NCCN Guidelines for Patients® | Colon Cancer - page 43

NCCN Guidelines for Patients
Colon Cancer, Version 1.2014
Treatment guide
Stages I (T2), II, and III colon cancer
Ongoing tests of CEA levels are mainly used to find
cancer recurrences. If your risk for recurrence is low,
your doctor may not order this test. CEA blood tests
should be done every 3 to 6 months for 2 years. If
results are normal for 2 years, get this test every 6
months for a total of 3 years.
CT scans may help find metastases. For stage II, you
should only receive a CT scan if you have a high risk
of recurrence. Scans of your chest, abdomen, and
pelvis are suggested each year for a maximum of 5
years if results are normal. CT should be done with
both IV and oral contrast. MRI (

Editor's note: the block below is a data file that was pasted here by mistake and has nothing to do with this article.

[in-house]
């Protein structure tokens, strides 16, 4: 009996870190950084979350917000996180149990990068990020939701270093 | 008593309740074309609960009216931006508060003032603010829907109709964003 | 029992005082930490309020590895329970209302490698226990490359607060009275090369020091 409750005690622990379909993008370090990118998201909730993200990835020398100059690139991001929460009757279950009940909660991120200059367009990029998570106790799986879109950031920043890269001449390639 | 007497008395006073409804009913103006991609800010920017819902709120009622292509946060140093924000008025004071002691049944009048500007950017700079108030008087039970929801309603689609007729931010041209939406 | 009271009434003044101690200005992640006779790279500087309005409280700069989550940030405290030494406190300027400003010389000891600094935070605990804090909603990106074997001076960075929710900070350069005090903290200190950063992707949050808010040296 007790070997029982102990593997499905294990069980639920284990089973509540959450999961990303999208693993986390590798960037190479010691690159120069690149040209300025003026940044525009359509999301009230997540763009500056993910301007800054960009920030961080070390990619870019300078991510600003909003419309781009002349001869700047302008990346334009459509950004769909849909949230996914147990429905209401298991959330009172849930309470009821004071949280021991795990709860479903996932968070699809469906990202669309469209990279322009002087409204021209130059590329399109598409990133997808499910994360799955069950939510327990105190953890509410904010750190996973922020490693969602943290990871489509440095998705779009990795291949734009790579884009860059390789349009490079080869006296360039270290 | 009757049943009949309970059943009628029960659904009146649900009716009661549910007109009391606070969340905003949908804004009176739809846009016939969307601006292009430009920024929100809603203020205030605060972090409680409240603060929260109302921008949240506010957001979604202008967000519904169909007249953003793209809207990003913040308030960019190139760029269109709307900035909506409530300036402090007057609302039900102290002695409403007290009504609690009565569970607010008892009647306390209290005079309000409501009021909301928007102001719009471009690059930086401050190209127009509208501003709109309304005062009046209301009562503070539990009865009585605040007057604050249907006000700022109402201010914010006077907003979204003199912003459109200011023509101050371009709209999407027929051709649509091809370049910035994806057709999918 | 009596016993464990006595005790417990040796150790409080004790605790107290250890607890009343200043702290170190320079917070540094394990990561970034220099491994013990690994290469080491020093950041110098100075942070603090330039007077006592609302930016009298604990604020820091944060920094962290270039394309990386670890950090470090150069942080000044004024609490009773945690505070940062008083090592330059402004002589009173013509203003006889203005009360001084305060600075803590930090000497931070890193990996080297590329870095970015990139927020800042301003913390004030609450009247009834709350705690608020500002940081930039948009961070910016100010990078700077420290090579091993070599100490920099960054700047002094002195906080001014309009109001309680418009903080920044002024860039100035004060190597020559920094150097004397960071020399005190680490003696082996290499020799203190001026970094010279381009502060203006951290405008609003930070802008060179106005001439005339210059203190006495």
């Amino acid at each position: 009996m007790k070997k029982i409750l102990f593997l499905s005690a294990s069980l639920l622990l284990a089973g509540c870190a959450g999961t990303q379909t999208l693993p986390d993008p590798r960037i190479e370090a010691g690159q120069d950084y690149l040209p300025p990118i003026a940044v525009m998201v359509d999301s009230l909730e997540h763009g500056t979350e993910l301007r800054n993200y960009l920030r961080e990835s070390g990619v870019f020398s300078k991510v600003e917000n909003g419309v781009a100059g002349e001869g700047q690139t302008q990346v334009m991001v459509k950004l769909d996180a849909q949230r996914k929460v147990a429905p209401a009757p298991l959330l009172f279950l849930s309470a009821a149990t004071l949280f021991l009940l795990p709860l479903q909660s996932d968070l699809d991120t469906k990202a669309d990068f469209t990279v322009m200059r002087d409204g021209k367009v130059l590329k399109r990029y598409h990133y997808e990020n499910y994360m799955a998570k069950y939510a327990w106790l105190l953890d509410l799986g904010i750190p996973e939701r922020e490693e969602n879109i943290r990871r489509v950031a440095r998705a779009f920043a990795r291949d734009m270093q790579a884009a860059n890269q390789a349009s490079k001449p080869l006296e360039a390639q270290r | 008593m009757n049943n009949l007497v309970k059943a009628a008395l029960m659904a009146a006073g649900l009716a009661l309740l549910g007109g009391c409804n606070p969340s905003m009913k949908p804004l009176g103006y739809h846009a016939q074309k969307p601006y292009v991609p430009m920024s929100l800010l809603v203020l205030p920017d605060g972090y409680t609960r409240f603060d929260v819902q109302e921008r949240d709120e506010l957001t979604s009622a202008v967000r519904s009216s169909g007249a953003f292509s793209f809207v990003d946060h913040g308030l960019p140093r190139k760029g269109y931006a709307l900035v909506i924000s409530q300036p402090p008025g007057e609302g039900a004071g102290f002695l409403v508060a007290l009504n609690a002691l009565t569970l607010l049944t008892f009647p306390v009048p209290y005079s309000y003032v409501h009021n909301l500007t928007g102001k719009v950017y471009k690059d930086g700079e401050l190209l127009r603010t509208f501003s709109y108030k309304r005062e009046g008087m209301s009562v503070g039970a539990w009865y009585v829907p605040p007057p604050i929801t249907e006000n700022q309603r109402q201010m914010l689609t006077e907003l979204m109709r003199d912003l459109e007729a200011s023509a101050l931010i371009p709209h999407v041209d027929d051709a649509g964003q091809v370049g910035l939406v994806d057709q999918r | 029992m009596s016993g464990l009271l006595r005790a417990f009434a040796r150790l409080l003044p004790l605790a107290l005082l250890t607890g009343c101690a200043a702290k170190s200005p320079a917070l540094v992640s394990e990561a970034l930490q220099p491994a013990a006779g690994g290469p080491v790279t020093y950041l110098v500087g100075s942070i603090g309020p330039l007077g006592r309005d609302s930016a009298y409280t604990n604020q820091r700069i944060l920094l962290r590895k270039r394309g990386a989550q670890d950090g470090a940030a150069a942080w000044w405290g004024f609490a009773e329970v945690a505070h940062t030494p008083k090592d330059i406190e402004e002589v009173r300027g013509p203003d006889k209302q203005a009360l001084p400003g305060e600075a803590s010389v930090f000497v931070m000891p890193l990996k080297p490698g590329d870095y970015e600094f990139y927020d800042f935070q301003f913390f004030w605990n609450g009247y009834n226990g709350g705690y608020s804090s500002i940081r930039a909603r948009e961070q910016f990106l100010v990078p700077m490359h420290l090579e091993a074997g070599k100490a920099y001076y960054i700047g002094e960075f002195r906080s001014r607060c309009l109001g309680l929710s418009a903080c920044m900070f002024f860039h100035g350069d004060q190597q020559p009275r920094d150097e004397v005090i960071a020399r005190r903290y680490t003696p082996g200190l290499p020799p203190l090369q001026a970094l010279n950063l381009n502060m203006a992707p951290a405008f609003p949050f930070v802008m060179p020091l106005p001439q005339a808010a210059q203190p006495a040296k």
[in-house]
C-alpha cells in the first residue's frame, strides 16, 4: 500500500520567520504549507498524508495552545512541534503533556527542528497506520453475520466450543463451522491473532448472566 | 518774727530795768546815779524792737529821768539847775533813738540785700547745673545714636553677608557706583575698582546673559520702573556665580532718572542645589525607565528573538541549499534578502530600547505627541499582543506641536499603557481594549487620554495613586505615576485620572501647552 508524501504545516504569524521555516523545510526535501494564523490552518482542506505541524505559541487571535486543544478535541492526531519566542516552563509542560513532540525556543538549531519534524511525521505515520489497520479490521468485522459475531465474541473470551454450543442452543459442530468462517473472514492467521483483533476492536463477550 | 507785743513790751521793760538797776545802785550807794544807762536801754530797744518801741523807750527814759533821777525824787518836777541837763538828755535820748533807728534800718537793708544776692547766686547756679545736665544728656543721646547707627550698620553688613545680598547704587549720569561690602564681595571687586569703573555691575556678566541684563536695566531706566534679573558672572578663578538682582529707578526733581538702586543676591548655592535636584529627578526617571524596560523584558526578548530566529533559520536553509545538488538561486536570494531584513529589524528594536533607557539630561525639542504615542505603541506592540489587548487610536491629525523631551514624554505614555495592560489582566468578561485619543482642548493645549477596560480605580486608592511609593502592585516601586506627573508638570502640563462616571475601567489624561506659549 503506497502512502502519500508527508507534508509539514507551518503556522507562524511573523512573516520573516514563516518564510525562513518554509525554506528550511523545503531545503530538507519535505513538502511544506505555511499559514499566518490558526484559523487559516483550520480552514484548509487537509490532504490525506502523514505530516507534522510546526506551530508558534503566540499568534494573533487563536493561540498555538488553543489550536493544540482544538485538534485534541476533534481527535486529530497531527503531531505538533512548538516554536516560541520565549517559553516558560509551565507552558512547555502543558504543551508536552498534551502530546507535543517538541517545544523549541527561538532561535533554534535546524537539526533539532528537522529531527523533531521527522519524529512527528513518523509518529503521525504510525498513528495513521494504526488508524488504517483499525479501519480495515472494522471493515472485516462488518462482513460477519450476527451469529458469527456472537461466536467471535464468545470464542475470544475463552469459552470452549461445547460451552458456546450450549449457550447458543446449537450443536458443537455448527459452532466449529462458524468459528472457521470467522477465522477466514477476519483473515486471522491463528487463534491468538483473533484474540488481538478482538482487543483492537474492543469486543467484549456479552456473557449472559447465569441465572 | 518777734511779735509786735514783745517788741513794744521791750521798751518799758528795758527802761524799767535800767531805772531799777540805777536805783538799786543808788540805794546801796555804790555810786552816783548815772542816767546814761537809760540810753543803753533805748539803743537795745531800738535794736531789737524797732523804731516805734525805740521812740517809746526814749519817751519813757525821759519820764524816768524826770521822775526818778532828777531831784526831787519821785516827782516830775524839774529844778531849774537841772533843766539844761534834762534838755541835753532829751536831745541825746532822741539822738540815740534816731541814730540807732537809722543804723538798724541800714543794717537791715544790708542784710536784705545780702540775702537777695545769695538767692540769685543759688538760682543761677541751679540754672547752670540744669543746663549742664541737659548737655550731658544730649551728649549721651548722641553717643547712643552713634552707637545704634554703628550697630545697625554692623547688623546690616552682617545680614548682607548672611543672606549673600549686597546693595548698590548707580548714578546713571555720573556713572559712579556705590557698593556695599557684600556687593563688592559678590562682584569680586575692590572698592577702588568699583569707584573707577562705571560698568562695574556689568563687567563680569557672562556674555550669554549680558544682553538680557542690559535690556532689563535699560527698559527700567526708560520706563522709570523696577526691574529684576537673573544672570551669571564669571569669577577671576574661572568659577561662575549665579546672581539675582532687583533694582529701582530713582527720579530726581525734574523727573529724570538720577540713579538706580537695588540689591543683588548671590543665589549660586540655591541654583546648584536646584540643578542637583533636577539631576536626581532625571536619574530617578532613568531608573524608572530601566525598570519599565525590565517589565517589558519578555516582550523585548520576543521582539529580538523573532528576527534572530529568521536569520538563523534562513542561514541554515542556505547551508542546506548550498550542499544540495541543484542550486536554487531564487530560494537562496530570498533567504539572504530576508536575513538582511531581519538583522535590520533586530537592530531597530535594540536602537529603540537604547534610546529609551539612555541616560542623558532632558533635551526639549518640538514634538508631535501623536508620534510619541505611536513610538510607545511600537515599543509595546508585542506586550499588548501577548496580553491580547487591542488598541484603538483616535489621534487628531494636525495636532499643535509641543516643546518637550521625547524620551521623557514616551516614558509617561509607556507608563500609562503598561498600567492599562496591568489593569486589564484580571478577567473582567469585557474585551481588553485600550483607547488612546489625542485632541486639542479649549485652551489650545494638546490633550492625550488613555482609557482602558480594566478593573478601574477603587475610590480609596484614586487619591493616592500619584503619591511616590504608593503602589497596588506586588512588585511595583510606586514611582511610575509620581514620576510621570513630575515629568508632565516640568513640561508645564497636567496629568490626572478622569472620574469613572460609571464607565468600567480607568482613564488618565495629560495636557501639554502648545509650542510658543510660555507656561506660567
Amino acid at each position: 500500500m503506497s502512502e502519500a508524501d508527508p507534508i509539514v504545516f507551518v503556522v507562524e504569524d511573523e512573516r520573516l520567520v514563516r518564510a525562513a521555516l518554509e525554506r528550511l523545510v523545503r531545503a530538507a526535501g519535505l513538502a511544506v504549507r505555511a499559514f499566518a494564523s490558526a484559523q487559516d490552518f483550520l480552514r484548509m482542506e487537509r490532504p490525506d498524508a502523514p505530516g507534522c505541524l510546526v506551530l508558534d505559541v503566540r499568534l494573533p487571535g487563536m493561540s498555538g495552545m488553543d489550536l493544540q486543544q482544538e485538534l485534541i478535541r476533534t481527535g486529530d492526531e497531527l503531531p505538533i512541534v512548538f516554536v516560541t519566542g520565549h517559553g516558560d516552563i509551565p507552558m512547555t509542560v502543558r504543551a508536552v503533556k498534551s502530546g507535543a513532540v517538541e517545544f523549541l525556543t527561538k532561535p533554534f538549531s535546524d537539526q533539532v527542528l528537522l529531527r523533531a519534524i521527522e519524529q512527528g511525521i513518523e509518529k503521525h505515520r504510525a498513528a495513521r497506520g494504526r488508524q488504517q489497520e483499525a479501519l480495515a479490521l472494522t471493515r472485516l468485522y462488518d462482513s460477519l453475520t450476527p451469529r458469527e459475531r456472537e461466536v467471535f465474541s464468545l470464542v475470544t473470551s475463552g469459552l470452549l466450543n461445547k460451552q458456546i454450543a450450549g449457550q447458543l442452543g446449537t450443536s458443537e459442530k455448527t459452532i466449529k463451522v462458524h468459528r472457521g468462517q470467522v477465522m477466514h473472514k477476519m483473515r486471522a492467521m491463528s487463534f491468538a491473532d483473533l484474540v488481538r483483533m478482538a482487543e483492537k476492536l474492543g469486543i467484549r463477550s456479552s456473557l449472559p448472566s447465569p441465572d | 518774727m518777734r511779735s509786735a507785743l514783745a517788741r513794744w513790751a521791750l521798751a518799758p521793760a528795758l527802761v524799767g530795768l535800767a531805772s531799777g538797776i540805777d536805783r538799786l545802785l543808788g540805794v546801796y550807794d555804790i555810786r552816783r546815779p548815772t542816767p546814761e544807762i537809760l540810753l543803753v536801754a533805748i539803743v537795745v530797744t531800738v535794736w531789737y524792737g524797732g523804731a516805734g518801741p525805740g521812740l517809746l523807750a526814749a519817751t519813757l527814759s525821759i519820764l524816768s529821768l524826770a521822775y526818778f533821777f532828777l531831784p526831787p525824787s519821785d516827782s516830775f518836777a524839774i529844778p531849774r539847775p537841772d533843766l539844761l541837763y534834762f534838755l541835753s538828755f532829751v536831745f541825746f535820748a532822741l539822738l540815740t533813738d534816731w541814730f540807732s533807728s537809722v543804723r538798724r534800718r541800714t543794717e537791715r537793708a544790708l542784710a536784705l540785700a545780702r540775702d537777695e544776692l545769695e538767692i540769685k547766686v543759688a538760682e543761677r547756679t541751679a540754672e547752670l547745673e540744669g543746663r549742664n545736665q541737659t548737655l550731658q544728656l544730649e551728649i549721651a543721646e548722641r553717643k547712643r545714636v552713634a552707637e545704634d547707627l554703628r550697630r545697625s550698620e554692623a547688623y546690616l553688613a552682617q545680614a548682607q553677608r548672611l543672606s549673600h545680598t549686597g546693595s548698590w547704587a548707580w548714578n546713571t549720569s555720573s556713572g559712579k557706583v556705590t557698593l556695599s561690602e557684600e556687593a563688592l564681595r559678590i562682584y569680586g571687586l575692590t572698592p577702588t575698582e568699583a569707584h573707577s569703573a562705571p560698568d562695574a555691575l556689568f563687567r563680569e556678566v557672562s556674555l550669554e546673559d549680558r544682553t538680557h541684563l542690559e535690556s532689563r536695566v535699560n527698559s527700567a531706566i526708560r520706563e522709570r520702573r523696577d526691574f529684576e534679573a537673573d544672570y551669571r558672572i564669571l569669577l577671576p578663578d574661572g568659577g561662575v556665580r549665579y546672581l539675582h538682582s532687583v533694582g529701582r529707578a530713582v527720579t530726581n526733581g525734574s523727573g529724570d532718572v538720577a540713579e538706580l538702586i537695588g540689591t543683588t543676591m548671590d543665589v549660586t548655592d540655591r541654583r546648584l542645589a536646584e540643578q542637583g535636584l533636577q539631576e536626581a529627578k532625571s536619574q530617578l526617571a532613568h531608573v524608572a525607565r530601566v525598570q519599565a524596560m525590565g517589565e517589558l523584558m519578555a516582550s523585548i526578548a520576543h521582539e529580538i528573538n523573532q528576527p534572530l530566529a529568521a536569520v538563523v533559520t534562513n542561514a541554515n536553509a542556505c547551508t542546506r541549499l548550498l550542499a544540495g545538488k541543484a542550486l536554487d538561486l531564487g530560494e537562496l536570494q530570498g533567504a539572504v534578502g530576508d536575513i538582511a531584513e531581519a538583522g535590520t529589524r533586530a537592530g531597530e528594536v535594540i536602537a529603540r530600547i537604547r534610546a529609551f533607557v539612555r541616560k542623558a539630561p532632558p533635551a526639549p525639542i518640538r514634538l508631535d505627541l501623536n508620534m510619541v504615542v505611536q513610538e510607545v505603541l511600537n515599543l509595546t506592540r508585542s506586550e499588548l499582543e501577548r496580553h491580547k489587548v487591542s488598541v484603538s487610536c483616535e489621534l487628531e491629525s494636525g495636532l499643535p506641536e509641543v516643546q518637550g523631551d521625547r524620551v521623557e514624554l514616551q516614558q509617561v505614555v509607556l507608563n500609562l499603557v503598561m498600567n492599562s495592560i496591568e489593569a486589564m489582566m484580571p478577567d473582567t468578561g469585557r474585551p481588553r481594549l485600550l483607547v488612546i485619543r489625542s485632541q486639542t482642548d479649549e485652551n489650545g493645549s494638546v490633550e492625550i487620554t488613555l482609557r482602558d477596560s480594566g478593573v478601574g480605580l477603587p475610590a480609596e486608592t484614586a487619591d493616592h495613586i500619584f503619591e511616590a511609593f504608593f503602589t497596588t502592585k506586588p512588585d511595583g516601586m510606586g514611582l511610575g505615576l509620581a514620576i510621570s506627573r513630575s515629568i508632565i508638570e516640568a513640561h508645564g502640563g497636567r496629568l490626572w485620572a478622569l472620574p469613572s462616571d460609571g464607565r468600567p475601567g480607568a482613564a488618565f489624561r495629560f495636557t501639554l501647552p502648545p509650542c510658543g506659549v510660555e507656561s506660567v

maging) may be done if you can’t have CT. An MRI
uses radio waves and powerful magnets to make
A colonoscopy is also needed since your risk for
another tumor is high within 2 years after diagnosis.
You may never have had a colonoscopy of your entire
colon if your gut was blocked. If so, get your first
colonoscopy within 3 to 6 months after treatment. If you
had a colonoscopy before, get another test 1 year
after treatment.
Your second colonoscopy after treatment is based
on the initial results. However, colonoscopies may be
needed more often if you are younger than 50 years
old or have Lynch syndrome. If results are normal,
have your next colonoscopy in 3 years and then
every 5 years. If the test finds an advanced adenoma,
your next colonoscopy will be needed within 1 year.
Advanced adenomas include a villous polyp, a polyp
larger than the width of an AAA battery, or a polyp
with pre-cancerous cells.
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